Nowadays the researches on human behaviour and its influencing factors can definitely benefits of the analysis of big data (BD). For example, it would be useful to understand from the posts on social media the reaction of the inhabitants of a town to the introduction of municipal novel waste measures, or to comprehend the influence and interactions of economic, social and psychological factors on human perceptions in relation to environmental issues.

Unfortunately the majority of data available on internet are unstructured, but they potentially contain very useful information offering a great opportunity for the advancement of researches on human behaviour.

This does not mean that the key for success is BD itself, but our challenge is to create value from it by creating transparencies and unvealing relsationships, to better understand the human behaviour thorugh the utilization of big data analysis (BDA).

For the above-mentioned reasons this research aims at understanding some specific aspects of the human behaviour by taking full advantage of the most recent big data analysis tools through an interdisciplinary approach open to the collaboration of scholars from different disciplines.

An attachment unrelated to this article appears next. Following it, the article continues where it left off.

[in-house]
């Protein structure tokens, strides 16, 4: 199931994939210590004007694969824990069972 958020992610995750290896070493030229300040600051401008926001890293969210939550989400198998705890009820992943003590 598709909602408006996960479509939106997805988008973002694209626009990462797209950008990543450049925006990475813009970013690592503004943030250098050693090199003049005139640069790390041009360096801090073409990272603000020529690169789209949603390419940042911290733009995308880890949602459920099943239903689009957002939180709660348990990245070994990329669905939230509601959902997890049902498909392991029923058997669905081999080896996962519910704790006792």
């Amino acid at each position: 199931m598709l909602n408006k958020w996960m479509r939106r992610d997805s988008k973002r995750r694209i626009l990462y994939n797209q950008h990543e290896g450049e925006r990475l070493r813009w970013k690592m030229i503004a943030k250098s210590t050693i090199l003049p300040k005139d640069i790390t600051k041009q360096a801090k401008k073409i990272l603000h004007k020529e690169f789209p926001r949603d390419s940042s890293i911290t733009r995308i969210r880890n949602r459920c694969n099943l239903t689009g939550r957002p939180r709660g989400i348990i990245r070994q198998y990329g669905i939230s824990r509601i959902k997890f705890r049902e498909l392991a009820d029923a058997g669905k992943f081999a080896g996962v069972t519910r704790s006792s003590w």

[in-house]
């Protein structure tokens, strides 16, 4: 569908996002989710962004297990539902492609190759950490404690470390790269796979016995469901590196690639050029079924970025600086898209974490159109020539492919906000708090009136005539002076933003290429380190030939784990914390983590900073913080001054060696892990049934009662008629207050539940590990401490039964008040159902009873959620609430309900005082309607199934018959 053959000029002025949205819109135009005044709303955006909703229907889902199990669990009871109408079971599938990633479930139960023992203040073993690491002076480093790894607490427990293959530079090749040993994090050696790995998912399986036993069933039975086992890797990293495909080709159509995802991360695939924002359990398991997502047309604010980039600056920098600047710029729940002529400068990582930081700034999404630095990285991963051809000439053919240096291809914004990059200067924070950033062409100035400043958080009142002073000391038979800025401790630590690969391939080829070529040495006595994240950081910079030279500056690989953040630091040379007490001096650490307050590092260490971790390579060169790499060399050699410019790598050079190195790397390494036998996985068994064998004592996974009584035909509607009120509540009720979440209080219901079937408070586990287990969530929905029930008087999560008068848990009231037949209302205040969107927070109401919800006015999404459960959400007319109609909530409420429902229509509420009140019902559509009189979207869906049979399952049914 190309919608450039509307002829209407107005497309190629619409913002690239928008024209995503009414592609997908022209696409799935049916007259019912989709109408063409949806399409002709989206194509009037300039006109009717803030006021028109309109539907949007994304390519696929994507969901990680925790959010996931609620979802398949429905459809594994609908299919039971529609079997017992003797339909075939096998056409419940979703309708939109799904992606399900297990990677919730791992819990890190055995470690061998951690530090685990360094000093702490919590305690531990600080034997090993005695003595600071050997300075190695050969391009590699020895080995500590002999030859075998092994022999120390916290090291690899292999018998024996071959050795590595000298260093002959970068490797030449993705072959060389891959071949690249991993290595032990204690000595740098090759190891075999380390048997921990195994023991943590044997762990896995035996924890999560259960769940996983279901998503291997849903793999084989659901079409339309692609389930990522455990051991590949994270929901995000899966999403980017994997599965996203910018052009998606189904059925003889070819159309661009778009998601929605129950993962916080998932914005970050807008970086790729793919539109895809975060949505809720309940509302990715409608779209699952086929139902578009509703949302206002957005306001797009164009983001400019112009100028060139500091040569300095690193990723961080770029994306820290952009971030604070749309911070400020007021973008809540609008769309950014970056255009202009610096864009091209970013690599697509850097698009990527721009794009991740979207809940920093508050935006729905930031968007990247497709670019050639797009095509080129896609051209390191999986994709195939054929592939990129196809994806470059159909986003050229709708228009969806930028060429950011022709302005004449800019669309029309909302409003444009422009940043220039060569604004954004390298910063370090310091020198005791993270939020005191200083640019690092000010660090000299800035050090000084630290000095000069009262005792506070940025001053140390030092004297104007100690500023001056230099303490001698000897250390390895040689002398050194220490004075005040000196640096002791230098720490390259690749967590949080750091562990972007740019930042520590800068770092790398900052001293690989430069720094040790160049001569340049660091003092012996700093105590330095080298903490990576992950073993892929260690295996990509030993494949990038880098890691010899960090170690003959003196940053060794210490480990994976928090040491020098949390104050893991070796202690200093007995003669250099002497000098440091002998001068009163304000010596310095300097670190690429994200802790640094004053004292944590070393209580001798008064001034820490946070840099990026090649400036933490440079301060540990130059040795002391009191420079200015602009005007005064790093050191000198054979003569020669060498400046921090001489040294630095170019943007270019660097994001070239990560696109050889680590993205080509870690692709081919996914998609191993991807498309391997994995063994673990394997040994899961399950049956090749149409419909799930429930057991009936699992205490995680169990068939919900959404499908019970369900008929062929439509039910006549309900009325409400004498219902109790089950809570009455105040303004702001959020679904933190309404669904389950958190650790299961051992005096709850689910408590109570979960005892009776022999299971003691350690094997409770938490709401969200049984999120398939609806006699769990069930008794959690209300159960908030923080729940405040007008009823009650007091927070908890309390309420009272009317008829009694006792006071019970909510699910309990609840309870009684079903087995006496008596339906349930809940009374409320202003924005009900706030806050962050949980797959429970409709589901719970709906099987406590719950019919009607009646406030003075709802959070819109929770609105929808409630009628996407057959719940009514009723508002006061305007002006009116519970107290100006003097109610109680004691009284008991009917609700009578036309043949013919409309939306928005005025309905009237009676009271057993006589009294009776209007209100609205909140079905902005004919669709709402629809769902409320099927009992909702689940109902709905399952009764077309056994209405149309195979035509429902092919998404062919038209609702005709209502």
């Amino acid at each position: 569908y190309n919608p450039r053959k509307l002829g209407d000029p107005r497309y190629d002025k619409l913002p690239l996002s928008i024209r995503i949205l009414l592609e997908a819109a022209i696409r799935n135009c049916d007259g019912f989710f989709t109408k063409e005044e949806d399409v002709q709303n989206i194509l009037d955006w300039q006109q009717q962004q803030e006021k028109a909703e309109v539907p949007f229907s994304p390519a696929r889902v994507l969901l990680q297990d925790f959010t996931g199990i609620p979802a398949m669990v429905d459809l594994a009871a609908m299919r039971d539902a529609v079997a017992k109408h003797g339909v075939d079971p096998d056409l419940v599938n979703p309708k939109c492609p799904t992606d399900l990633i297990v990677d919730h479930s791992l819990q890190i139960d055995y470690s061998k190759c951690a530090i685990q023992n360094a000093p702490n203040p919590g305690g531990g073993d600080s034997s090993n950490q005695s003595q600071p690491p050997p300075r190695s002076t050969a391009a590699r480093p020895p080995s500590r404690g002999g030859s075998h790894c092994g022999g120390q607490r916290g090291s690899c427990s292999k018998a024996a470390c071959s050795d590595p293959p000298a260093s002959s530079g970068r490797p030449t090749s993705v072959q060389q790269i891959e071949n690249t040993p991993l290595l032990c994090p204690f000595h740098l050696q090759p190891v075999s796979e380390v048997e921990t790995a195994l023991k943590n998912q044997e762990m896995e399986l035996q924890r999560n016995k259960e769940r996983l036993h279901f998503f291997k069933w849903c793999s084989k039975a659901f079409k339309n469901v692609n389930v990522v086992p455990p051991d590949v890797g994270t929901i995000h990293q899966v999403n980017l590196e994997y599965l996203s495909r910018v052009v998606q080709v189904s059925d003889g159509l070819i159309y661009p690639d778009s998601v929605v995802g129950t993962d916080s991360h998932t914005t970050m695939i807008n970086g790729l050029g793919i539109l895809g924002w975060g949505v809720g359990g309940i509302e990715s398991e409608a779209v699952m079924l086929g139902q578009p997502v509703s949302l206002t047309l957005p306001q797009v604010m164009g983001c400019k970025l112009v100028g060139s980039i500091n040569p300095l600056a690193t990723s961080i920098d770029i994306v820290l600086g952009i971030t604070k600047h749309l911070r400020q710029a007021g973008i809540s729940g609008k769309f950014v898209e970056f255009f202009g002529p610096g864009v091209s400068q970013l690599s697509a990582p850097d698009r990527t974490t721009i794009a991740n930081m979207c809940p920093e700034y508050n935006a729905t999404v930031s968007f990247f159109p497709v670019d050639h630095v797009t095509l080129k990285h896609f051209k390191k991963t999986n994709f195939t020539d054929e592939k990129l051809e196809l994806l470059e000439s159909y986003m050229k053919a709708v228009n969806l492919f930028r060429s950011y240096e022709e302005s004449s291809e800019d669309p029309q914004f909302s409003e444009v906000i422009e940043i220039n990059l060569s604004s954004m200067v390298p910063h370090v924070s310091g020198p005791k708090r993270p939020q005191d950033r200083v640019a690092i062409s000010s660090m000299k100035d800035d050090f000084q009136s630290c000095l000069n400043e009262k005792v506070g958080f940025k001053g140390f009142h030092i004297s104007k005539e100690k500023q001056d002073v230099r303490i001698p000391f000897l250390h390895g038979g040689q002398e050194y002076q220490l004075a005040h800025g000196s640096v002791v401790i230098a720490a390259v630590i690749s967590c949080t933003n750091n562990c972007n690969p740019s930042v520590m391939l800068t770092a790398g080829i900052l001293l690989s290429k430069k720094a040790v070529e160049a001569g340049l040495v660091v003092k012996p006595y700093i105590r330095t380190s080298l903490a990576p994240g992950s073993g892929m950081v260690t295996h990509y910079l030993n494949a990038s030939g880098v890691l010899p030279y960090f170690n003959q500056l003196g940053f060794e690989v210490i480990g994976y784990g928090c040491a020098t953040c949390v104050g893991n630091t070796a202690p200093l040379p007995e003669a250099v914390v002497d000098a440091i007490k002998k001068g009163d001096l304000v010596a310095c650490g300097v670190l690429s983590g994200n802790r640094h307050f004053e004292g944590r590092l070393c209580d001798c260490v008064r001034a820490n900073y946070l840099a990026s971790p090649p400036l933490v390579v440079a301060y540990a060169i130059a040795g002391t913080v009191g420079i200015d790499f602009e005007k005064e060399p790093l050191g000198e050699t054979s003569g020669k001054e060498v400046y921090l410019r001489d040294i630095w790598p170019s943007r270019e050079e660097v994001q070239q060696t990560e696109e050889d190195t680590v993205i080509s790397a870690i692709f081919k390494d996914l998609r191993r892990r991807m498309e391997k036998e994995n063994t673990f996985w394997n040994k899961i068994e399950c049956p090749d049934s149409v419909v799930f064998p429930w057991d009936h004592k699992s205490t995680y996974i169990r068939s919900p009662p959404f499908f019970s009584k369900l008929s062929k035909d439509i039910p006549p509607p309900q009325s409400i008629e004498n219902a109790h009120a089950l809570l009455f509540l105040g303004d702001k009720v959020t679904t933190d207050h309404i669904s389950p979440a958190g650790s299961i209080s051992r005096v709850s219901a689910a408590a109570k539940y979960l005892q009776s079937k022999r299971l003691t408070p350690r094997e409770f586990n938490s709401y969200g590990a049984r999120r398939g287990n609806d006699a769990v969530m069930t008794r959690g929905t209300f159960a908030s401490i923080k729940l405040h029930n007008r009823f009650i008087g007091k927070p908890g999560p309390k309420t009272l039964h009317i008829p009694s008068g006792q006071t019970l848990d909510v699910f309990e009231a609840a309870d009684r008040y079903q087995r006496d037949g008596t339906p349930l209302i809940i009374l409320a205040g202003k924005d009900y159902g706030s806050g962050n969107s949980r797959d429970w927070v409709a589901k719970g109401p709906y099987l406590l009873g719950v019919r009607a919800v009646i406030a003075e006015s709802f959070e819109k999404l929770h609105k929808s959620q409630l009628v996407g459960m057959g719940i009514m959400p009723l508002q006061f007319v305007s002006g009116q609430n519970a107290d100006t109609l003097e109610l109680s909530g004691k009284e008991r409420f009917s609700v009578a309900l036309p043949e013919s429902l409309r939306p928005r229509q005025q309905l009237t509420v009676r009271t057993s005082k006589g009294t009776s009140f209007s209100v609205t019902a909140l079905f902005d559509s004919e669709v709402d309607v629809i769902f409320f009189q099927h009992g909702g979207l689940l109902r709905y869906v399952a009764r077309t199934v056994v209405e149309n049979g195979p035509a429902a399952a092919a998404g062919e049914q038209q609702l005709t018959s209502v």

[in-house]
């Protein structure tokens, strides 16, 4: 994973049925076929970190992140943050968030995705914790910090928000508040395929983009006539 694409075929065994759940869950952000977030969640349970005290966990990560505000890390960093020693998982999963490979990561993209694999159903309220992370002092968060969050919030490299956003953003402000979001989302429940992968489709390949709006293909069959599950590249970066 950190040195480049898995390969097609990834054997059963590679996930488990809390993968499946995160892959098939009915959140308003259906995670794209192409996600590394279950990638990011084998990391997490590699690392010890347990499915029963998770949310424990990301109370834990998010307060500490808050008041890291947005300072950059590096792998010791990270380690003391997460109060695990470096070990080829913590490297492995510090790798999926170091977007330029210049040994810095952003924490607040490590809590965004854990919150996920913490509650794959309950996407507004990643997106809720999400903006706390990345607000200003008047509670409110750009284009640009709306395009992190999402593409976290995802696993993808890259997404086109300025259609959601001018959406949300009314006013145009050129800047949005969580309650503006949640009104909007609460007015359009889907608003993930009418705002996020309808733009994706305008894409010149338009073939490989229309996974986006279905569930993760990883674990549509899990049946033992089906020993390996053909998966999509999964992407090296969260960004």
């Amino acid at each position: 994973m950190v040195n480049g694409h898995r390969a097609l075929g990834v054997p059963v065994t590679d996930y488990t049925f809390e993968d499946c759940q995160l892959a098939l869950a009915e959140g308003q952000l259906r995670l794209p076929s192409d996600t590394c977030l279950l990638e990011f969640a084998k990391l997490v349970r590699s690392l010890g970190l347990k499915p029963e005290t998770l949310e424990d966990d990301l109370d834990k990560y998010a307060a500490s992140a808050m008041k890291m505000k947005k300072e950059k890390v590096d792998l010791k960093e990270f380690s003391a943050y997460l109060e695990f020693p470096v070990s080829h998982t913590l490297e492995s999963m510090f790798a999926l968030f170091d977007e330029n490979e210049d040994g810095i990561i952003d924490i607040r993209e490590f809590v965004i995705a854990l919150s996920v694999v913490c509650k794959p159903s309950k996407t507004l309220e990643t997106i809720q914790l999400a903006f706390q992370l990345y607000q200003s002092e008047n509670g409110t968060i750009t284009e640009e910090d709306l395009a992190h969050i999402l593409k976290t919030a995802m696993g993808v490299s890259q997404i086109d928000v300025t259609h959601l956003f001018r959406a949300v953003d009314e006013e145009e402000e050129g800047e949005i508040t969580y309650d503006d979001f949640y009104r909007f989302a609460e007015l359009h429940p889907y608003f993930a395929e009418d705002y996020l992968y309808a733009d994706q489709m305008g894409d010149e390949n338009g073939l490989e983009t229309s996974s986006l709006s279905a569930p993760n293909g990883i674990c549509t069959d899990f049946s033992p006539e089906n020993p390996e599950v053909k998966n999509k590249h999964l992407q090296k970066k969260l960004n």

Network leadership for advancing transformative capacity of social innovation

Tim Strasser

Network leadership for advancing transformative capacity of social innovation

Tim is working half-time as a PhD researcher, investigating learning processes in networks of transformative social innovation initiatives like Impact Hubs, Transition Towns, TimeBanks, Hacker Spaces and Ecovillages.

This research draws on involvement with the recently completed EU-funded TRANSIT project (2014-2017), which developed an empirically grounded theory on how such social innovations relate to transformative social change. The focus lies on better understanding how network leaders can effectively shape the learning processes at various network levels for social innovations to develop transformative capacity.